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Impact of a military divorce on military personnel

Military personnel often face deployment to other countries like Iraq and Afghanistan. They may also be assigned to drills and training to improve their skills in combat. Being in the military can be very fulfilling but it can also affect soldiers' relationships with spouses and children. Military families in Clarksville may face complex issues when considering divorce.

There are times when a military parent cannot pay full attention to personal issues because duty calls. Military families may face marital disputes due to active deployment. The impact of a military divorce may greatly affect service members, as child support and child custody arise during the divorce settlement.

One military mother is currently in the middle of custody issues of her children. She met her husband in Nebraska where she trained for the Air National Guard. The couple married in 2003 and they had two children, who are now four and seven. The woman filed for a divorce in 2010. The couple had an amicable settlement over child support, parenting plans and property issues but they couldn't agree on child custody.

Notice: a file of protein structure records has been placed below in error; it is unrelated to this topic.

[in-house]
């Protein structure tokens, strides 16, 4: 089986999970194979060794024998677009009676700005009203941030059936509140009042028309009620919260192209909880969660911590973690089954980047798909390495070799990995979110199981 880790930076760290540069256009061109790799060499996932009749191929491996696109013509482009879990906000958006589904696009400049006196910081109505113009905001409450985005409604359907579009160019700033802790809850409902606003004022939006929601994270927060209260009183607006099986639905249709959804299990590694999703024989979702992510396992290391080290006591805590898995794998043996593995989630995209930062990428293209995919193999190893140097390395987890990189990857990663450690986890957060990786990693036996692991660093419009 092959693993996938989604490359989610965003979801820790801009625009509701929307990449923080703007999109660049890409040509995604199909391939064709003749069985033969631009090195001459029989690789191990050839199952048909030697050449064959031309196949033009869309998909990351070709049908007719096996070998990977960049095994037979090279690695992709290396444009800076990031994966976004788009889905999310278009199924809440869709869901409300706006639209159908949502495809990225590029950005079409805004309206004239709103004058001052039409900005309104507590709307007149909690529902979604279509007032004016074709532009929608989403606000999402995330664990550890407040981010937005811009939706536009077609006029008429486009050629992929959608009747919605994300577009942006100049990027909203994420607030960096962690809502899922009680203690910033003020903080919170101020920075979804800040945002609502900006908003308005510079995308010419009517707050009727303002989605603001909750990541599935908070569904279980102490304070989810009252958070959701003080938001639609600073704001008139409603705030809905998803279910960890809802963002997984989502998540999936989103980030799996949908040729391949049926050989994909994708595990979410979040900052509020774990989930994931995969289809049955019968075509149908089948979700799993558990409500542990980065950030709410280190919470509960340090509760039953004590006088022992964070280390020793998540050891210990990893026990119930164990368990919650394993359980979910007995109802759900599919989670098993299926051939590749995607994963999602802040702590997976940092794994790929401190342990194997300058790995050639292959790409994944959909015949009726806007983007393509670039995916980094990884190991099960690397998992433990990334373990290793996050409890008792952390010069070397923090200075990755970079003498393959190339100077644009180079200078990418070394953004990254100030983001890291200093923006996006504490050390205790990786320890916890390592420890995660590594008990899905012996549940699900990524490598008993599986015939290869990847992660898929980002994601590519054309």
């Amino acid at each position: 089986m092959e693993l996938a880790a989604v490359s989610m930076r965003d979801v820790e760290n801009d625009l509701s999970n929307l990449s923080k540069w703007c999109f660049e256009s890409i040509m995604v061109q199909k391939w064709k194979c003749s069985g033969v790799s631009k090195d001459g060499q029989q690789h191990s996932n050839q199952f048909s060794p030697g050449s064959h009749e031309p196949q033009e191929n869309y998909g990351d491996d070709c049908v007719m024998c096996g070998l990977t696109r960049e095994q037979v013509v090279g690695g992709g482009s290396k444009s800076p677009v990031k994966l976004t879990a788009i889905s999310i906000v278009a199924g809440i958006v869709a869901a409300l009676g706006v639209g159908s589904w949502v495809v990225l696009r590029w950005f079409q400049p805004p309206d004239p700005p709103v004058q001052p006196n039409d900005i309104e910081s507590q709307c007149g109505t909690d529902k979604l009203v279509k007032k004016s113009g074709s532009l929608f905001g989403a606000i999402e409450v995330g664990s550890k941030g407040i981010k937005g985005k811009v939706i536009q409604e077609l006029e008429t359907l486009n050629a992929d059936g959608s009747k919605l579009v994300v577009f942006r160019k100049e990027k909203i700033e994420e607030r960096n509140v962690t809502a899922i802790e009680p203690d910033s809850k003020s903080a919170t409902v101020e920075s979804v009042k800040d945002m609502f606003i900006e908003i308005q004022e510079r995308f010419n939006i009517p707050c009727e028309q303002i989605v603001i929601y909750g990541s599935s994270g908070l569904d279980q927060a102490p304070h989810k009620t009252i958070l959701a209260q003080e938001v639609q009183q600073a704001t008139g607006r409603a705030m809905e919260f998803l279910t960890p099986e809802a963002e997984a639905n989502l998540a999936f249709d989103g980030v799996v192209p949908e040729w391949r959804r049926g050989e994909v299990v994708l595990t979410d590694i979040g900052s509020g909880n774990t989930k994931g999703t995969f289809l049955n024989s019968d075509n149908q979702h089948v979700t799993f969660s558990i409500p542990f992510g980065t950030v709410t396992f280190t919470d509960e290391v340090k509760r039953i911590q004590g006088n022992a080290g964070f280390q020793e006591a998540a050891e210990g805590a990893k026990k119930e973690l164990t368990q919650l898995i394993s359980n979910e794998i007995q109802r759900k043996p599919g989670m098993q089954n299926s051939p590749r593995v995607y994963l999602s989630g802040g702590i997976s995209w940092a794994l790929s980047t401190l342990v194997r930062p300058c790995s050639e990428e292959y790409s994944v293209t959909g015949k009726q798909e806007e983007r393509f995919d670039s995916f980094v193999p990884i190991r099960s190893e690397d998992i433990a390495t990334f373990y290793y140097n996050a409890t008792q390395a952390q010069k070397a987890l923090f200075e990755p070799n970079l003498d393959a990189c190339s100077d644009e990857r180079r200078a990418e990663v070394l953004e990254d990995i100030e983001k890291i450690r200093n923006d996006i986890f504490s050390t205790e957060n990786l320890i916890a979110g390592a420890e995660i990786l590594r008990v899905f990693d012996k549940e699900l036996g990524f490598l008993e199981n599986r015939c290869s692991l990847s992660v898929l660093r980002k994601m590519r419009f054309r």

A trial was held in March 2012. According to the judge, both parents are proper and fit to raise the children. However, the judge ruled that the mother's military career may affect the family. The mother gained visitation rights and was ordered to pay child support.

In the past, the woman had been deployed in Turkey and Guam on two separate occasions. She ensured that her relatives would take care of her children during the time of active deployment. The court's ruling is currently being appealed by the military mother.

Military personnel need to be aware of how their careers may influence a judge's decision when ruling on the custody of their children. Although military divorce can be a complicated issue, a legal professional can help service members understand the different factors which will be involved in the process.

Source: Starherald.com, "Military mom fights for custody under new law," Dec. 26, 2012, Sarah Schulz

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